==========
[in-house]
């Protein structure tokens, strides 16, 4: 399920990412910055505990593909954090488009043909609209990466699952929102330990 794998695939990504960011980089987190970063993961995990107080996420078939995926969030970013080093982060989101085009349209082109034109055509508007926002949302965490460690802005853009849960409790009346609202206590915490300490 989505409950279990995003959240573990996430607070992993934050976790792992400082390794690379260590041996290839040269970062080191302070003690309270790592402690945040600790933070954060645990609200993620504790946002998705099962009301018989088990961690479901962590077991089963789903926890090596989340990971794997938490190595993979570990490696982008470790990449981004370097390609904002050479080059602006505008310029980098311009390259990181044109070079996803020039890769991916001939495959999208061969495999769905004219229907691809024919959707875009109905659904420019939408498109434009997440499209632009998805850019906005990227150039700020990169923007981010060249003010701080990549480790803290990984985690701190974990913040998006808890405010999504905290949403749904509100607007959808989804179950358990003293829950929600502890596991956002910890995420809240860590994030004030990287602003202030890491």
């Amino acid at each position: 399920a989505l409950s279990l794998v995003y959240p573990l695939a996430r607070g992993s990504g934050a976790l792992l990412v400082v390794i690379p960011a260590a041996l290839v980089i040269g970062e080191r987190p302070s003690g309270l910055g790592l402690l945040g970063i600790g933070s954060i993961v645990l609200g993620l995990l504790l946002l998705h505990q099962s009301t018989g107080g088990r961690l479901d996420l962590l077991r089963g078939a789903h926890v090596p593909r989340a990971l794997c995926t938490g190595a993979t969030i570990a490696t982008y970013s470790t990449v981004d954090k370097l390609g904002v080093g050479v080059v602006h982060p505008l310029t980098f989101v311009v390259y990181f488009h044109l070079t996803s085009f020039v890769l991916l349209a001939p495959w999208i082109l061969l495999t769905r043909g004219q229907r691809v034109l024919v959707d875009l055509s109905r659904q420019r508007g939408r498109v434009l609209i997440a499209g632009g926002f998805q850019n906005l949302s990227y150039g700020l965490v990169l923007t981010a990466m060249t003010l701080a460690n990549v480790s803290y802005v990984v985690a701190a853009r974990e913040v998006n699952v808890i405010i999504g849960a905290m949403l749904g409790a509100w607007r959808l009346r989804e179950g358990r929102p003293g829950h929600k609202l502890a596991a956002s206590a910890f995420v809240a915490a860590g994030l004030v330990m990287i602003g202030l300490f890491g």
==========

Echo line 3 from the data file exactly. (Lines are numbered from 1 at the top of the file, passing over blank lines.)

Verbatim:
């Amino acid at each position: 399920a989505l409950s279990l794998v995003y959240p573990l695939a996430r607070g992993s990504g934050a976790l792992l990412v400082v390794i690379p960011a260590a041996l290839v980089i040269g970062e080191r987190p302070s003690g309270l910055g790592l402690l945040g970063i600790g933070s954060i993961v645990l609200g993620l995990l504790l946002l998705h505990q099962s009301t018989g107080g088990r961690l479901d996420l962590l077991r089963g078939a789903h926890v090596p593909r989340a990971l794997c995926t938490g190595a993979t969030i570990a490696t982008y970013s470790t990449v981004d954090k370097l390609g904002v080093g050479v080059v602006h982060p505008l310029t980098f989101v311009v390259y990181f488009h044109l070079t996803s085009f020039v890769l991916l349209a001939p495959w999208i082109l061969l495999t769905r043909g004219q229907r691809v034109l024919v959707d875009l055509s109905r659904q420019r508007g939408r498109v434009l609209i997440a499209g632009g926002f998805q850019n906005l949302s990227y150039g700020l965490v990169l923007t981010a990466m060249t003010l701080a460690n990549v480790s803290y802005v990984v985690a701190a853009r974990e913040v998006n699952v808890i405010i999504g849960a905290m949403l749904g409790a509100w607007r959808l009346r989804e179950g358990r929102p003293g829950h929600k609202l502890a596991a956002s206590a910890f995420v809240a915490a860590g994030l004030v330990m990287i602003g202030l300490f890491g």